United States District Court, D. Massachusetts
MEMORANDUM AND ORDER ON DEFENDANT BAPTISTE'S
MOTION TO SUPPRESS
ALLISON D. BURROUGHS U.S. DISTRICT JUDGE.
October 30, 2018, a grand jury returned a superseding
indictment against Joseph Baptiste and Richard Roger Boncy
charging them with conspiring to violate the Travel Act and
the Foreign Corrupt Practices Act, conspiring to commit money
laundering, and a violation of the Travel Act based on their
efforts to bribe Haitian officials to promote a port
development project in Môle Saint Nicolas, Haiti. [ECF
No. 74 (“Superseding Indictment” or
Baptiste and Boncy are scheduled to be tried together
beginning June 10, 2019. [ECF No. 136]. Currently pending
before the Court is Mr. Baptiste's motion to suppress his
statements to FBI agents during a December 29, 2015
interview. [ECF No. 124]. For the reasons set forth below,
the motion to suppress [ECF No. 124] is DENIED.
following facts are drawn from an affidavit submitted by Mr.
Baptiste and affidavits submitted by the FBI Special Agents,
Alison Pauly and Garrett Trombly (“Special
Agents”), who interviewed Mr. Baptiste. [SI; ECF Nos.
130-1, 130-2, 138].
December 29, 2015, Mr. Baptiste traveled to Miami for dinner
and a business meeting with an individual he identifies as
“the SEW chairman.” [ECF No. 138 (“Baptiste
Aff.”) ¶ 2]. After dinner, the SEW chairman
invited Mr. Baptiste to his hotel room at the Hilton Miami
Downtown to continue their dinner conversation. [Id.
¶ 3; ECF No. 130-1 (“Pauly Aff.”) ¶ 2;
ECF No. 130-2 (“Trombly Aff.”) ¶ 2].
Unbeknownst to Mr. Baptiste, the SEW chairman was an
undercover FBI agent. [Pauly Aff. ¶ 3; Trombly Aff.
SEW chairman's hotel room, Mr. Baptiste was looking out
of the window when he heard a knock on the door and turned
around to see the Special Agents enter the room. [Baptiste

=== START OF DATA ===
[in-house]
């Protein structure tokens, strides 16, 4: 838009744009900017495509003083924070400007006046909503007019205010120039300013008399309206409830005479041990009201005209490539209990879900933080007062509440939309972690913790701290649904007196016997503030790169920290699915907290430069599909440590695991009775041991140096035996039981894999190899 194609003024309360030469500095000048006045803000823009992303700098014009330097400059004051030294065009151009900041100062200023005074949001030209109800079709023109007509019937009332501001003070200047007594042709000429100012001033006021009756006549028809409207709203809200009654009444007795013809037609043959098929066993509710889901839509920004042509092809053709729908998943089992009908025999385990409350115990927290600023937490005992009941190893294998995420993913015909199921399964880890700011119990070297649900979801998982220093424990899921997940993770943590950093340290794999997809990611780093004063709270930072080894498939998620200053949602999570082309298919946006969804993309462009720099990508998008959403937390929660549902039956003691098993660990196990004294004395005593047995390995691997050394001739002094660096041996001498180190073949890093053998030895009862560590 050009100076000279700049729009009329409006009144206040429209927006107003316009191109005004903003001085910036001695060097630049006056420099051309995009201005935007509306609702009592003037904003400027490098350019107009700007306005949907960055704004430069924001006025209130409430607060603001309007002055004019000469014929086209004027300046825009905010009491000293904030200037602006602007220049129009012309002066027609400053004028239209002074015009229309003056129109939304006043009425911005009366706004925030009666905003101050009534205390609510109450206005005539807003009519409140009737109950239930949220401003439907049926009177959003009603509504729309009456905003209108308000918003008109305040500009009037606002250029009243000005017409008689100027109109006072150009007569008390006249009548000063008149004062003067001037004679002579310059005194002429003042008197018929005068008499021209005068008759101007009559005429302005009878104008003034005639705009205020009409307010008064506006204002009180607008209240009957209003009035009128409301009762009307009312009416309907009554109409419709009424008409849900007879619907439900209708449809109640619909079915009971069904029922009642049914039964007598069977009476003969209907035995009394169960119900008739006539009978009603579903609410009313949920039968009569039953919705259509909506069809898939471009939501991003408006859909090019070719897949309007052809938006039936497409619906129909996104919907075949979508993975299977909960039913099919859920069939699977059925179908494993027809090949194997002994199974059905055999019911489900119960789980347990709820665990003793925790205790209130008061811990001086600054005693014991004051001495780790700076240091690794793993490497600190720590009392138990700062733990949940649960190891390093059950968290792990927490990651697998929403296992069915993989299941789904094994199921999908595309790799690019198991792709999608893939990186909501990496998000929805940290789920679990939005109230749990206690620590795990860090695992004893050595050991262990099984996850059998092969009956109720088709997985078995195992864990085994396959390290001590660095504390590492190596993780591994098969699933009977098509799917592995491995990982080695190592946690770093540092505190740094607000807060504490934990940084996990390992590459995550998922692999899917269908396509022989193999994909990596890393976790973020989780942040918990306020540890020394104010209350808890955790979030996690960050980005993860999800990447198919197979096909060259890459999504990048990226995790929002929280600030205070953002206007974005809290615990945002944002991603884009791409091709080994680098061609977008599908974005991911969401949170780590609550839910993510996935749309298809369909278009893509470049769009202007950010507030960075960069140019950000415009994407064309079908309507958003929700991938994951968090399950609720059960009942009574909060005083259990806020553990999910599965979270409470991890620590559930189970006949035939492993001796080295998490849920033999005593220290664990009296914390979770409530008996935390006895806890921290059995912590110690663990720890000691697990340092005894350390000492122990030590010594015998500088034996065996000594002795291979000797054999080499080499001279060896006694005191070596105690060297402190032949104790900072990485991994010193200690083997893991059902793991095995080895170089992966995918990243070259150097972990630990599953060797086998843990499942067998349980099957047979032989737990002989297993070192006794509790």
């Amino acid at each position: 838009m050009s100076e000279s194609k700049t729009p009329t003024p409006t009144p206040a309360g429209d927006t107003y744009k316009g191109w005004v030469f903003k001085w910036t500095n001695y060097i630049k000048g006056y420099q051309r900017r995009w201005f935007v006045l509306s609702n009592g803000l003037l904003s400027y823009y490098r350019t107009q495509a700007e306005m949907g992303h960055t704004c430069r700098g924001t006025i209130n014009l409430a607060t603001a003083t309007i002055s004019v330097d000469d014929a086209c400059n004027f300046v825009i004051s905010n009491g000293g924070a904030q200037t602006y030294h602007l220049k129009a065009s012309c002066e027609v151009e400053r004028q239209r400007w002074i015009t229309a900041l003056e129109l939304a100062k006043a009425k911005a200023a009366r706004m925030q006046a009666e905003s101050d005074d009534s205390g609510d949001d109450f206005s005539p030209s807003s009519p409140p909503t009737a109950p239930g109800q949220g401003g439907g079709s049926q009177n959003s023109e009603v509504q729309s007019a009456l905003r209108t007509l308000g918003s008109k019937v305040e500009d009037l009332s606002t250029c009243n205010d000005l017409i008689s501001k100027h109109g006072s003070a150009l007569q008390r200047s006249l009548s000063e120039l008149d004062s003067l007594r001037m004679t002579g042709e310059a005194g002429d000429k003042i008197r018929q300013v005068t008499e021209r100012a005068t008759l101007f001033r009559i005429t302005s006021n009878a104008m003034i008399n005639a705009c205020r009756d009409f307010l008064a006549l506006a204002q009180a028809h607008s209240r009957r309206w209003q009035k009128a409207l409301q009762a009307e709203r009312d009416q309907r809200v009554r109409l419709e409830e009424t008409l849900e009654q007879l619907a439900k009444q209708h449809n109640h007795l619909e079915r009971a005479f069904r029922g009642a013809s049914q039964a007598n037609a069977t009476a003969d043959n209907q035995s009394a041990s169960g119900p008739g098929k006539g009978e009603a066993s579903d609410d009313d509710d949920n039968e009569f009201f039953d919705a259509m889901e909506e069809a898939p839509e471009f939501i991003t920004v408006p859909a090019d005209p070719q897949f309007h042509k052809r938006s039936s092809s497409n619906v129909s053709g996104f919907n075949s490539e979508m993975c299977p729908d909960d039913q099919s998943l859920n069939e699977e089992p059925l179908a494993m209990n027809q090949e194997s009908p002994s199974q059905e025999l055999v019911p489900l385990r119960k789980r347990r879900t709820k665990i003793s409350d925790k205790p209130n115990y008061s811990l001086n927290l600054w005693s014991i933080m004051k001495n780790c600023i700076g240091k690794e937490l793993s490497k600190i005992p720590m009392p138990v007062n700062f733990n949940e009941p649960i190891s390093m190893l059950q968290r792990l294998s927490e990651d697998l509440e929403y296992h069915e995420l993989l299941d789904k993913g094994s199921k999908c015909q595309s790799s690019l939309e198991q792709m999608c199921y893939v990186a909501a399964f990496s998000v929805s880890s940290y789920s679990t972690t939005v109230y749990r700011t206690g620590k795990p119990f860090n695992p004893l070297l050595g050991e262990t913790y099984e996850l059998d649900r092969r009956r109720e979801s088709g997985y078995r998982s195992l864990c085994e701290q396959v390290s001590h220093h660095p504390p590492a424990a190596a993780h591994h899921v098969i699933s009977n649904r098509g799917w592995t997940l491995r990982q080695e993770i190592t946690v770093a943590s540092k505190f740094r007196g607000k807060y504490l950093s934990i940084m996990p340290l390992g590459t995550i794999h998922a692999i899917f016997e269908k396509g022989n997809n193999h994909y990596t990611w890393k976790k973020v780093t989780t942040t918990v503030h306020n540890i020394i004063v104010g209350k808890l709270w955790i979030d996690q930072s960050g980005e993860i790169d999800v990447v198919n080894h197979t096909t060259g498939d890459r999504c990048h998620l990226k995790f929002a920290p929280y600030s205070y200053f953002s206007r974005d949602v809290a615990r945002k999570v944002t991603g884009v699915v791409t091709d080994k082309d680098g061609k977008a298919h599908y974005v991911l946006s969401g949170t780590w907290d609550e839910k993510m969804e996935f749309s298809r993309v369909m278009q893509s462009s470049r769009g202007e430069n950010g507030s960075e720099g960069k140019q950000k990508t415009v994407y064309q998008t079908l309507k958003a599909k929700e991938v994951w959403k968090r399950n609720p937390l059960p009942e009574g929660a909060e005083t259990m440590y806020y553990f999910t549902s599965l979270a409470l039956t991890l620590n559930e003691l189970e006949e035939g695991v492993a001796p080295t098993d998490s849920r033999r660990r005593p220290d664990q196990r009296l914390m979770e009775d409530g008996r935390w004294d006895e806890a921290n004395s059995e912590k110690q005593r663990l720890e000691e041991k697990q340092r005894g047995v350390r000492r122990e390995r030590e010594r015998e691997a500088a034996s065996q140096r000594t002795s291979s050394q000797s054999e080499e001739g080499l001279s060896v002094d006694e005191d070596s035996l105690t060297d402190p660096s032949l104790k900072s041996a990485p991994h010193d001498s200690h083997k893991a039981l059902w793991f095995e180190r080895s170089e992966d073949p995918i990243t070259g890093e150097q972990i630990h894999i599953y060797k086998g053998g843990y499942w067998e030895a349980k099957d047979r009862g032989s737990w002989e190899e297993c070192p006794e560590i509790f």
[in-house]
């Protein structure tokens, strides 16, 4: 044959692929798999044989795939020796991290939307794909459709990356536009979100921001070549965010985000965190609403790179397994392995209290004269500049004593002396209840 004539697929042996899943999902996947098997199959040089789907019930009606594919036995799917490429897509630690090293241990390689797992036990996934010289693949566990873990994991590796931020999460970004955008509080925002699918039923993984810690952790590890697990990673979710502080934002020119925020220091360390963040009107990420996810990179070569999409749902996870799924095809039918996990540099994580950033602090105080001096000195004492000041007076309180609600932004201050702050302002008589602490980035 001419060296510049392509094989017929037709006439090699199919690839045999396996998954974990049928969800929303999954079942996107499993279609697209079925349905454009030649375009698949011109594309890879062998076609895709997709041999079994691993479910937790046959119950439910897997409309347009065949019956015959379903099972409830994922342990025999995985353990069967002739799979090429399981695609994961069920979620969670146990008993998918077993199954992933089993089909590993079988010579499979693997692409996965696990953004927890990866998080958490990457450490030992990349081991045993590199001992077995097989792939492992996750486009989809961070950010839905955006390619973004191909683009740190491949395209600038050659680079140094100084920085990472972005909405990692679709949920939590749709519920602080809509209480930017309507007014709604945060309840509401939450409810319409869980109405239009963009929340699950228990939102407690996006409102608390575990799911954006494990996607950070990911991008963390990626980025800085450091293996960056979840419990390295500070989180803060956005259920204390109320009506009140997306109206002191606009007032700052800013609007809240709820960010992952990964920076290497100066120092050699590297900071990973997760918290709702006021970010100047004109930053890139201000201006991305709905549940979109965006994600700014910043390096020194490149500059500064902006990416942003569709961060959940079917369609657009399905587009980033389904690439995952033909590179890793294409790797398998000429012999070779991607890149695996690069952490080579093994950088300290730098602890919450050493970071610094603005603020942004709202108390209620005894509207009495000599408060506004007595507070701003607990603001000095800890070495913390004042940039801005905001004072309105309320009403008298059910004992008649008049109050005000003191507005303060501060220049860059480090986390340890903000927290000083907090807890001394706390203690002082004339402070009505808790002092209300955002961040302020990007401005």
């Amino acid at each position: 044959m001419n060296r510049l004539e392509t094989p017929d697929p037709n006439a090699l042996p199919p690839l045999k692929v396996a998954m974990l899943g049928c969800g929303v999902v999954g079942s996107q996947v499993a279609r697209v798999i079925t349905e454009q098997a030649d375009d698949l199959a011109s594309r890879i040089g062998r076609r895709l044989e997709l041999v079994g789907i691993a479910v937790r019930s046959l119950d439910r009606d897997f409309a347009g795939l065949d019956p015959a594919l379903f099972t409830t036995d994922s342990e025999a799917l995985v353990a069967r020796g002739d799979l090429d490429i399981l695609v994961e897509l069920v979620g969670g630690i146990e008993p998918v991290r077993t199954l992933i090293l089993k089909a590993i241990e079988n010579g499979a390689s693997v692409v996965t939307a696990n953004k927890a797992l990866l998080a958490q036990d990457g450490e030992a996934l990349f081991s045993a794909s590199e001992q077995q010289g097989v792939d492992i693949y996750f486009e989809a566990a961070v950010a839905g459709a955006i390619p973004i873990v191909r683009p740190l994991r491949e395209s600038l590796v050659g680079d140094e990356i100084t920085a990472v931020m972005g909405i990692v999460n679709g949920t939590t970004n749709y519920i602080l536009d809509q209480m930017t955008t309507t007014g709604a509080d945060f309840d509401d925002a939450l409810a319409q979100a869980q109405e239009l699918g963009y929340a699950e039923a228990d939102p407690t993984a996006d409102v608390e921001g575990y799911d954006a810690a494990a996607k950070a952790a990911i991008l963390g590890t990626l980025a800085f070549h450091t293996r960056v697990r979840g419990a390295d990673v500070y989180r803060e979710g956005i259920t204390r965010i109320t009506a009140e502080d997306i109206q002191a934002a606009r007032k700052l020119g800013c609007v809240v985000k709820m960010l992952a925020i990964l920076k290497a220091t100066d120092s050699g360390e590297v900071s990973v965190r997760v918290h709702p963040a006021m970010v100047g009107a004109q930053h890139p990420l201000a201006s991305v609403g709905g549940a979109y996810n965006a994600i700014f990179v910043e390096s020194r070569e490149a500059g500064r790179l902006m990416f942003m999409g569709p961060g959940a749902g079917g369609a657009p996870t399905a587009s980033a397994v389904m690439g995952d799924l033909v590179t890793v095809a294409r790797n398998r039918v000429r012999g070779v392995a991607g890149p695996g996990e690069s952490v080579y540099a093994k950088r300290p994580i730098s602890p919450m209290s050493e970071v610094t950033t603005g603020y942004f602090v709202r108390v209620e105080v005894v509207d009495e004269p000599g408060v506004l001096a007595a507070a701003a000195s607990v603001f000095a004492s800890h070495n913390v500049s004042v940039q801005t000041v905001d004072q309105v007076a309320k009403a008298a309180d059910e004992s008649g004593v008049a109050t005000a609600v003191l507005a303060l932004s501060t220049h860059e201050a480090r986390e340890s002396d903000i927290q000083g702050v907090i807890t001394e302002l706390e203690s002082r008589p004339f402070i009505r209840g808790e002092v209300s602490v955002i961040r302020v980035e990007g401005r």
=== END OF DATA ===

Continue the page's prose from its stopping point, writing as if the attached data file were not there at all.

Aff. ¶ 5; Pauly Aff. ¶ 3; Trombly Aff. ¶ 3].
At this time, the undercover agent left and did not return to
the room during the interview. [Pauly Aff. ¶ 3; Trombly
Aff. ¶ 3]; see also [Baptiste Aff. ¶ 6].
Special Agents identified themselves as FBI agents
investigating corruption in Haiti. [Baptiste Aff. ¶ 5;
Pauly Aff. ¶ 4; Trombly Aff. ¶ 4]. Special Agent
Trombly recalled that he and Special Agent Pauly told Mr.
Baptiste “that he was free to leave at any time.”
[Trombly Aff. ¶ 4]. Mr. Baptiste recollected that one of
the Special Agents “pointed to the couch” where
they wanted him to sit. [Baptiste Aff. ¶ 6]. Mr.
Baptiste sat down on the couch; his back was to the window
and the Special Agents sat across from him with their backs
toward the door. [Id.]. Mr. Baptiste “fe[lt]
trapped” in this seating configuration. [Id.].
Special Agents interviewed Mr. Baptiste for three to four
hours. [Id. ¶ 7]. Mr. Baptiste “did not
feel that [he] was free to leave.” [Id. ¶
12]. The Special Agents remembered Mr. Baptiste as
“friendly” and “cooperative” and
recalled themselves maintaining a “courteous”
tone throughout the “calm” interview. [Pauly Aff.
¶¶ 4, 6; Trombly Aff. ¶ 5]. Mr. Baptiste was
cold and tired during the interview. [Baptiste Aff. ¶
9]. During the interview, Mr. Baptiste asked the Special
Agents if he needed a lawyer. [Id. ¶ 8]. The
Special Agents told him that they could not provide legal
advice. [Id.]. Neither of the Special Agents could